down the mountain.

Close to the river he heard voices below him, and he turned his

horse quickly aside into the bushes. Two women who had been

washing clothes passed, carrying white bundles home. They were

talking of the coming feud.

"That ar young Stetson ain't much like his dad," said one. "Young

Jas has been a-darin' 'n' a-banterin' him, 'n' he won't take it up. They

say he air turnin' out a plumb coward."

When he reached the Stetson cabin three horses with drooping

heads were hitched to the fence. All had travelled a long way.

One wore a man's saddle; on the others were thick blankets tied

together with leathern thongs.

In the dark porch sat several men. Through the kitchen door he

could see his mother getting supper. Inside a dozen rifles leaned

against the wall in the firelight, and about their butts was a pile of

ammunition. In the doorway stood Rufe Stetson.

IX

ALL were smoking and silent. Several spoke from the shadows as

Rome stepped on the porch, and Rufe Stetson faced him a moment

in the doorway, and laughed.

Seem kinder s'prised? " he said, with a searching look. " Wasn't

lookin' for me? I reckon I'll s'prise sev'ral ef I hev good-luck."

The subtlety of this sent a chuckle of appreciation through the

porch, but Rome passed in without answer.

Isom lay on his bed within the circle of light, and his face in the

brilliant glow was white, and his eyes shone feverishly. " Rome,"

he said, excitedly, " Uncle Rufe's hyeh, 'n' they laywayed him,

'n'____" He paused abruptly. His mother came in, and at her call

the mountaineers trooped through the covered porch, and sat down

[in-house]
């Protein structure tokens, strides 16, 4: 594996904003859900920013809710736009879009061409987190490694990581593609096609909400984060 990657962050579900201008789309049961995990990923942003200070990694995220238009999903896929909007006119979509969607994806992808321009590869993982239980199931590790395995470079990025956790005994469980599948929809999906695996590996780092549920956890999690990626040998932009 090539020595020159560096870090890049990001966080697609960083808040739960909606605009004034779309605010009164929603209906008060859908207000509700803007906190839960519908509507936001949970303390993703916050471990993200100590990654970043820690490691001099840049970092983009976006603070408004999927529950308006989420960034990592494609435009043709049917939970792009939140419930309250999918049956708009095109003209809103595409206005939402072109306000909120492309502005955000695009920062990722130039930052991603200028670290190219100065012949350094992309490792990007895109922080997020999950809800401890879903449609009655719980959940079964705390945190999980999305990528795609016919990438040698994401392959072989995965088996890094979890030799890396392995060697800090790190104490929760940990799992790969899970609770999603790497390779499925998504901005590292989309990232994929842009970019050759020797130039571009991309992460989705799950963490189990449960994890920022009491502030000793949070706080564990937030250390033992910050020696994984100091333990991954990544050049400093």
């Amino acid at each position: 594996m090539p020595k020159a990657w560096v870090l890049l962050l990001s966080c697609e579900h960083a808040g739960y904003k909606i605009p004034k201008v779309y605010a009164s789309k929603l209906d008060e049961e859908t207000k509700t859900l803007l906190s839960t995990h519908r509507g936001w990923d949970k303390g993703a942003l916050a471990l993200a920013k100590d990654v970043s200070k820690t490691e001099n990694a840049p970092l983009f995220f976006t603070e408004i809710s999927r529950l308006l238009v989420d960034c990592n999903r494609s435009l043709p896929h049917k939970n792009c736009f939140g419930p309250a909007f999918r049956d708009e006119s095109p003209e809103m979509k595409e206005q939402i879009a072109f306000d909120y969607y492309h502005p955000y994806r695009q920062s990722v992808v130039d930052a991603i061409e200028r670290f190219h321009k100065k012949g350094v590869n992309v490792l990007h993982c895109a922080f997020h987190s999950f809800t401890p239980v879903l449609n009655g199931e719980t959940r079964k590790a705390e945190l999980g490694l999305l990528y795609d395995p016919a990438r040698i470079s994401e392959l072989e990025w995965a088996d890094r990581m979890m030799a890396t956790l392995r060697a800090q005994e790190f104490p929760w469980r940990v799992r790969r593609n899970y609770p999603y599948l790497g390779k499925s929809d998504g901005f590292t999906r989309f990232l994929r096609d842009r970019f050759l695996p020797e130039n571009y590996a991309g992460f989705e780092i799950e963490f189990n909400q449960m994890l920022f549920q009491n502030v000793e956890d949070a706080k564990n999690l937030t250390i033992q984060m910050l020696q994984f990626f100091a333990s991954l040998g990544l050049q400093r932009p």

to supper in the kitchen. They ate hastily and in silence, the

mother attending their wants, and Rome helping her. The meal

finished, they drew their chairs about the fire. Pipes were lighted,

and Rufe Stetson rose and closed the door.

Thar's no use harryin' the boy," he said; "I reckon he'll be too puny

to take a hand."

The mother stopped clearing the table, and sat on the rock hearth

close to the fire, her withered lips shut tight about a lighted pipe,

and her sunken eyes glowing like the coal of fire in its black bowl.

Now and then she would stretch her knotted hands nervously into

the flames, or knit them about her knees, looking closely at the

heavy faces about her, which had lightened a little with

expectancy. Rufe Stetson stood before the blaze, his hands

clasped behind him, and his huge figure bent in reflection. At

intervals he would look with half-shut eyes at Rome, who Sat with

troubled face outside the firelight. Across the knees of Steve

Marcum, the best marksman in the mountains, lay the barrel of a

new Winchester. Old Sam Day, Rufe's father-in-law and

counsellor to the Stetsons for a score of years, sat as if asleep on

the opposite side of the fireplace from the old mother, with his big

square head pressed down between his misshapen shoulders.

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